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Clare - I’ve often thought of taking a pump vacation with the express purpose of honing my MDI skills. I haven’t done it since, like you, I enjoy very good control on the pump. I keep thinking, “If it ain’t broke, don’t fix it!” It would be a good skill to develop so that it’s ready, especially in the case when conditions are sub-optimal.

Enjoy your travel! Any new favorite foods?

Hmmm. Have you tried the paella, Clare? I’m not much of a foodie, but when you mention Spain and food that’s the first thing which pops into my mind. :smiley:

I had a blast in Spain and especially enjoyed the jamon iberico. They’re all about ham there. We did a day trip from Madrid to Segovia with a Roman aqueduct in amazing shape for its’ age. We also enjoyed a bicycle tour around Madrid. From Barcelona we hiked in Montserrat to the top at Sant Geroni the scenery was breathtaking. The weather was fantastic the entire time we were away and yesterday I came home to gray and raining. As expected my control was not nearly as precise as when using a pod but I just changed my high alert from 150 to 180 and just skated. My dex average for the 10 days was 115 and I am pretty proud of that. I like knowing I can manage without pods. I’m going on a cruise in November and am keeping my options open whether to pen or pod. I’ll need to replace the levemir and novolog pens in my fridge which are my emergency supplies.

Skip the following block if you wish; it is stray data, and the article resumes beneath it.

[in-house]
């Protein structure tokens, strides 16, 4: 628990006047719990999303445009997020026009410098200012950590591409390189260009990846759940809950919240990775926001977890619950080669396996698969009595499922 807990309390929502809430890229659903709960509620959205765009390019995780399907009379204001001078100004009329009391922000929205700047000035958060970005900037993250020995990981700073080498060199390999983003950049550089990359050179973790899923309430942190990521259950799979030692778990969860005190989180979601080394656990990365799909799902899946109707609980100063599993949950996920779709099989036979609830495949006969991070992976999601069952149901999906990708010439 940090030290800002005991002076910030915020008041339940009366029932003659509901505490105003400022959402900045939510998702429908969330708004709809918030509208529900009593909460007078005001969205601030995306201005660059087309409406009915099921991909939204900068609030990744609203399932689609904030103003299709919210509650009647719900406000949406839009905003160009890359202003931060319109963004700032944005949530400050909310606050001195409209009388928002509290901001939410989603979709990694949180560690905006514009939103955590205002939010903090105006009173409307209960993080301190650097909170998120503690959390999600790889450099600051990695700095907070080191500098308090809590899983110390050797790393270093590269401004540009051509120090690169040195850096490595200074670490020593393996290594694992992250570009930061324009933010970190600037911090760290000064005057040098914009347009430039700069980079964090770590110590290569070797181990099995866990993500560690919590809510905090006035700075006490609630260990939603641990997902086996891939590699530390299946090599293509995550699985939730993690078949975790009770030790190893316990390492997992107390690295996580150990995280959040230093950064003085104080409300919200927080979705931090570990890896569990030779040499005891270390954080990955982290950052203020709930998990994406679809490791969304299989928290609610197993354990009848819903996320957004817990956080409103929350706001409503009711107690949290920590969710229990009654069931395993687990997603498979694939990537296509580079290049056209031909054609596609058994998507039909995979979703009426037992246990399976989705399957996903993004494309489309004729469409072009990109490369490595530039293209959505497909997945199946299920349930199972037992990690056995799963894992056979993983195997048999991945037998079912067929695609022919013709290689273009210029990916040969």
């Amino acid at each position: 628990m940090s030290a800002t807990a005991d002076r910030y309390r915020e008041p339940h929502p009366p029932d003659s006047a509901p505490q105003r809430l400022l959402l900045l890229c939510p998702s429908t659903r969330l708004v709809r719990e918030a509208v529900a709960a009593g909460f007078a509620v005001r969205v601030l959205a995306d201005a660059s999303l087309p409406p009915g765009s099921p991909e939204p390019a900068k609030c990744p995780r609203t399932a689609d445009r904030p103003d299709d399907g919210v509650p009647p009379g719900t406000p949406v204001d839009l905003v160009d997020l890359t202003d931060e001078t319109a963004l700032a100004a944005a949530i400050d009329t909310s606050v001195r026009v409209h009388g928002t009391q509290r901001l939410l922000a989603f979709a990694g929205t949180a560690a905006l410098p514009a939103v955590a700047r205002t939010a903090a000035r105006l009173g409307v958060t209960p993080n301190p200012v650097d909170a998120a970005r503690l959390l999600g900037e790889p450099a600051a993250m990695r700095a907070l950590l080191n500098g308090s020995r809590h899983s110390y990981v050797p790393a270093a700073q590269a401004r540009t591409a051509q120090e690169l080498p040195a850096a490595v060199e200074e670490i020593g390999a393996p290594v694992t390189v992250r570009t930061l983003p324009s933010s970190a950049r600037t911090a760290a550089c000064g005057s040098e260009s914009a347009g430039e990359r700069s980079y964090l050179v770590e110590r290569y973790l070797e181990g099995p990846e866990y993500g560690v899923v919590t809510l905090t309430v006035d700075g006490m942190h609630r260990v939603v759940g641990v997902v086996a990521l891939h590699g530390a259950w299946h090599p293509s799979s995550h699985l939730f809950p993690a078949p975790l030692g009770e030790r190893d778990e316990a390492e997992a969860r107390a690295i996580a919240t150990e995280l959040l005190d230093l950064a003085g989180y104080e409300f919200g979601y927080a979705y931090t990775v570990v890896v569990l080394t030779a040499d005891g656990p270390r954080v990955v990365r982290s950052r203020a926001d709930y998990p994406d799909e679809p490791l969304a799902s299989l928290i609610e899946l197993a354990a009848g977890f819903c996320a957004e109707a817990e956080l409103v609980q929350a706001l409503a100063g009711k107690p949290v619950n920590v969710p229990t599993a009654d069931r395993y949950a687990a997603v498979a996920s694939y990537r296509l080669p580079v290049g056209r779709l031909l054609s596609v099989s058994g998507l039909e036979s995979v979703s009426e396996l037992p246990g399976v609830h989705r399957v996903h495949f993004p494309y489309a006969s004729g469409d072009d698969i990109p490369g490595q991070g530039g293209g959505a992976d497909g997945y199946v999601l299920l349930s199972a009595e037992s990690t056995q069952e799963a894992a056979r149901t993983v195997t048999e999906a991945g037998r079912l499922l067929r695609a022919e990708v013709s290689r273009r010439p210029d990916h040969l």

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I make a pretty good paella myself John, but did not have it in Spain because it is just too bland for my tastes. They’re not in to using much seasoning except for salt even though the climate is perfect for growing chilis and other good stuff. My son and I found some thyme and chives growing along the trail in Montserrat and made some delicious mountain herbed chicken when we got back to the apartment we were using.


at endo this week. A1c was 6.4 very very proud of this accomplishment. as far as making good food for myself, my favorite 2 meals are these:

  1. roasted herbes aux provance chicken thighs w/ garlic and olive oil sautéed spinach

  2. wild salmon filet w/ garlic and olive oil (on top) medium rare, w/ a side of sautéed kale.

mmm. so good

unfortunately, my husband does not care for either of these creations, so i must use the top burner of the stove to cook him his breaded chicken cutlets well done. (he is also very fond of sautéed or baked filet of flounder w/ just cracked pepper on it) then i make for both of us either cold peas w/ lite mayo (Hellmans), or a baby arugula salad with crumbled blue cheese and walnuts. sometimes w/ a few slices of an apple.

hope this inspires you. I think it is fabulous and better than i can get from most restaurants.